If you think of antipasto as that predictable plate of cured meats and sliced cheeses served in Italian restaurants, you have been both deceived and deprived.
Michele Scicolone, even though she grew up in an Italian-American household, thought of it this way, too. "Restaurants in America have presented us with that stereotype," she says.
But then 20 years ago, on her honeymoon, she and her brand-new husband went to Italy. They went into a small restaurant in Rome and there, off to the side of the dining room, was a huge banquet table spread with platters filled with all kinds of dishes.
Thinking they were leftovers the chef was trying to get rid of, she hesitated. But seeing that all the people around her who were Italian ordered from that table, she finally grew brave.
"It was so memorable," she recalls, "that I still have the slightly smeared notes on what I ate: a tender white bean salad in a minty vinaigrette; a wedge of golden frittata stuffed with spinach and Parmigiano; miniature calamari tossed with herbs and lemon juice; and a small tomato filled with herbed rice."
That first meal led her to begin collecting recipes which have recently been published in a book, "The Antipasto Table" (Morrow, hardcover, $20).
In Italy, she explains, the dishes that are called antipasto are literally a way of life -- both in restaurants and at home. They are the salads, the appetizers, the light meals, the side dishes. bTC "Really just about anything -- except large cuts of meat or pasta -- goes on an antipasto table."
It might be a seafood salad with rice, clams with tomatoes and capers, prosciutto with melon, sausage-stuffed tomatoes, marinated carrots, Parmesan cheese stuffed into dates, crispy fried eggplant, steamed escarole with anchovies and olives, a deep-dish vegetable-and-cheese pie, smoked salmon, or skewered scallops with lemon and herbs.
Among the breads, there would be bruschetta and crostini -- toasted breads topped with olive oil and garlic or a variety of other savory toppings -- plus the pizzalike focaccia.
In restaurants there, she says, "This is the way that Italian chefs like to show what they've gotten fresh in the market that day. Rather than revise the menu they will just put it out on the antipasto table.
"And this happens in the home as well. Women will shop in the morning and prepare the food before it gets too hot in the summer months. And then serve things at room temperature at lunchtime, which is generally the main meal."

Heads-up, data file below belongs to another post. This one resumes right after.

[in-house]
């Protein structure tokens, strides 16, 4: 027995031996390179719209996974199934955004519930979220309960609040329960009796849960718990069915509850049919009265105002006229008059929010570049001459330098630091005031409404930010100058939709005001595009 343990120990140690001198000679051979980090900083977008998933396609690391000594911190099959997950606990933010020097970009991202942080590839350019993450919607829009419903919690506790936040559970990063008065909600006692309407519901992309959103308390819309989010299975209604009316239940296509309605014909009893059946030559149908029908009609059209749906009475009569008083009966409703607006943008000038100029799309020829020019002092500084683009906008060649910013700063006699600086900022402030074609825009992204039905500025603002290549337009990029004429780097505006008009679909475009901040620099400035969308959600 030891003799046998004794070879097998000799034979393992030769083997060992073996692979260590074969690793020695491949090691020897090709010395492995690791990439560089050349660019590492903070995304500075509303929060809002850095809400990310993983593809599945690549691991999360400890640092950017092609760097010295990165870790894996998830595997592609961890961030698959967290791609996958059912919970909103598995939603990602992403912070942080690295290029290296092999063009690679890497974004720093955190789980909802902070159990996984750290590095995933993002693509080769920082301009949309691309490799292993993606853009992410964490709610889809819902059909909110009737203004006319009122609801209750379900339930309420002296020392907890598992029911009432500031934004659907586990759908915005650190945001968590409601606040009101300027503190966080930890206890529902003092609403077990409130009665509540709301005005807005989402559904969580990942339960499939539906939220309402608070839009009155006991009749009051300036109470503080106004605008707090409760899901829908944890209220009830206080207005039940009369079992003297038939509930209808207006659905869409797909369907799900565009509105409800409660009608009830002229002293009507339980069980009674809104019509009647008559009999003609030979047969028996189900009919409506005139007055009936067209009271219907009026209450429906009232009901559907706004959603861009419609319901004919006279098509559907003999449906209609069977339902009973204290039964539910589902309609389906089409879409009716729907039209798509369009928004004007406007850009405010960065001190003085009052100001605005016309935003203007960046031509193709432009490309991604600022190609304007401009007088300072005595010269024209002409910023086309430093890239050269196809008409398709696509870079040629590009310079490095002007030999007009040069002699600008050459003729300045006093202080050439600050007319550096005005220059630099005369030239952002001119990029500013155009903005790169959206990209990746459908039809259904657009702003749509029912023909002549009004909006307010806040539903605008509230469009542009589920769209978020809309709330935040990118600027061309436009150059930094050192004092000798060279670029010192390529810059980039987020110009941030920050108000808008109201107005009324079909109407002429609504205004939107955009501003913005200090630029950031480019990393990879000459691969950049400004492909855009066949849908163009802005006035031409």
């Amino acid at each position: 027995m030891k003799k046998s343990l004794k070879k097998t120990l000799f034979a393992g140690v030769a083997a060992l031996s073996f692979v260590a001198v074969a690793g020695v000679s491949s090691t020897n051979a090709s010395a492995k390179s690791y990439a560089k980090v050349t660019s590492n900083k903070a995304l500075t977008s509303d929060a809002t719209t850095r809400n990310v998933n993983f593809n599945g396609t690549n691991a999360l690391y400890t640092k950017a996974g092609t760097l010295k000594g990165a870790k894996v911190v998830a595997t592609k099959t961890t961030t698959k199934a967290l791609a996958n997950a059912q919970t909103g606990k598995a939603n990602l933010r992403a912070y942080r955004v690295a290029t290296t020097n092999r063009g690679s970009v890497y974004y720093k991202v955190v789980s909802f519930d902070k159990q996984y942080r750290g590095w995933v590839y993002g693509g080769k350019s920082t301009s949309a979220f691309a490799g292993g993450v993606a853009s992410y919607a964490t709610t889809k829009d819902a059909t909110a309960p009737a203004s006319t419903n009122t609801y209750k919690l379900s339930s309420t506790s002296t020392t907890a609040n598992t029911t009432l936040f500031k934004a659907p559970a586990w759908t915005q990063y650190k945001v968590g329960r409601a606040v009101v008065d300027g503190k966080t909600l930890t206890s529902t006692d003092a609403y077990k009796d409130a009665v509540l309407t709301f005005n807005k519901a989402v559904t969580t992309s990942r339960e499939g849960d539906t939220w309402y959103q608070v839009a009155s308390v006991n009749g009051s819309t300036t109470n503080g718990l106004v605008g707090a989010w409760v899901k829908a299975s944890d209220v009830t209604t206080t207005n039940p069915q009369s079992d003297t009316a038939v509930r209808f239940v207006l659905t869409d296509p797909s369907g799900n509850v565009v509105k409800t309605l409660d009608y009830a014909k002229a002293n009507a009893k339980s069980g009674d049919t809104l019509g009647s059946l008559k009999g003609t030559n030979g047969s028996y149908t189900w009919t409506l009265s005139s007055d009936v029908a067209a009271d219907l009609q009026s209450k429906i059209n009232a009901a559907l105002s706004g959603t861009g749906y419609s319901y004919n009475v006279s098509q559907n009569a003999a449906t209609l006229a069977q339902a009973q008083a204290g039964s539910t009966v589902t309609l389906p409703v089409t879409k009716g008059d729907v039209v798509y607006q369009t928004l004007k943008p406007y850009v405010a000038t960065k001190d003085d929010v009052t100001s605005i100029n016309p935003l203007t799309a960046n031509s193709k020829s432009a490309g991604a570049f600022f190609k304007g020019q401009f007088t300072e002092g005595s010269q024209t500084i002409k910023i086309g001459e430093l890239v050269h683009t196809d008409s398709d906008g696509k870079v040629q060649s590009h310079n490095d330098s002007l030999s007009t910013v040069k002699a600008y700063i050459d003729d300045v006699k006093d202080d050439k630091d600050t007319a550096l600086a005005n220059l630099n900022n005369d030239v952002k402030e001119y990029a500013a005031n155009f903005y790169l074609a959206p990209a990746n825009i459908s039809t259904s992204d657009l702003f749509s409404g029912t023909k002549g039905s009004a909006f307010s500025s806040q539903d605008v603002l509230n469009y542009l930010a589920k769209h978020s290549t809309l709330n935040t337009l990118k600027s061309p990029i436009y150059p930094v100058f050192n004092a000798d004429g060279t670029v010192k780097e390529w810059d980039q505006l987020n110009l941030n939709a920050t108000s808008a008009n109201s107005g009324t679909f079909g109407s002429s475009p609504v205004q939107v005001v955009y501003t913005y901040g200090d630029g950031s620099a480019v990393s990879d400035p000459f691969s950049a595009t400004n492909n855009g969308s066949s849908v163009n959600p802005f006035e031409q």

It was a way of cooking, she realized, that she had grown up with. "My grandparents were born in Italy. My paternal grandmother was from a little island called Procida that's off the coast of Naples near Capri. And as I thought about the kinds of things that I had eaten as a child, I realized that so many of the dishes that I was seeing at antipasto tables in Italy were the things that we had eaten at home too, things that my mother and my grandmother would often cook early in the morning to get that chore out of the way. Then we would have those foods later in the day or even the next day."
She began collecting recipes on subsequent trips to Italy and at home. "I would always ask people how they would cook things. And I started to write down the things my mother and grandmother used to do that no one had ever written down before. I had never seen them in cookbooks."
Because her husband is in the wine business, they travel to Italy frequently and meet many winemakers and their families. "Naturally many of these people are fine cooks," she says.
From them, she has learned what contemporary dishes have been introduced into the cuisine, and many of these fit in the category of antipasto. "Just like any cuisine, the Italian cuisine is always evolving. There are all kinds of wonderful salads and lighter dishes that the Italians are cooking today."
A salad in the book, zucchini carpaccio, is an example of one of these contemporary dishes. "It's very, very thinly sliced baby zucchini dressed very simply with lemon and olive oil and salt and pepper. And then it has very thin shavings of Parmesan cheese over the top of it. It's delightful in summertime and you can put it together in minutes."
Preparing an antipasto buffet is a wonderful way to entertain, Ms. Scicolone says. "It works beautifully. I've had great success with serving an assortment of antipasto dishes. People can help themselves at the buffet table and take as much or as little as they want. They can pick and choose. It's a very flexible way of eating."
And many of the dishes, she continues, can be made ahead of time. "This would allow the cook to prepare early and have last-minute time to do other things."
And an antipasto buffet could also be part of a dinner centered around meats cooked on the grill, she adds.
This form of entertaining has another advantage -- for those who work and have little time for entertaining -- because a number of carryout dishes could be combined with just a few things (or even no things) prepared at home.
Most gourmet stores, specialty markets, Italian groceries -- and even certain supermarkets -- have the fixings for an antipasto dinner. Look for good quality imported olives, prosciutto and other sliced meats, Italian hard and soft cheeses, prepared salads plus focaccia and other breads.
And if you wanted to break with tradition, you could add a pasta salad. "In Italy, pasta is very rarely part of an antipasto table. And the Italians don't eat pasta salads the way we have them in this country."
But in American style, she adds, "pasta salad on an antipasto table would work very nicely."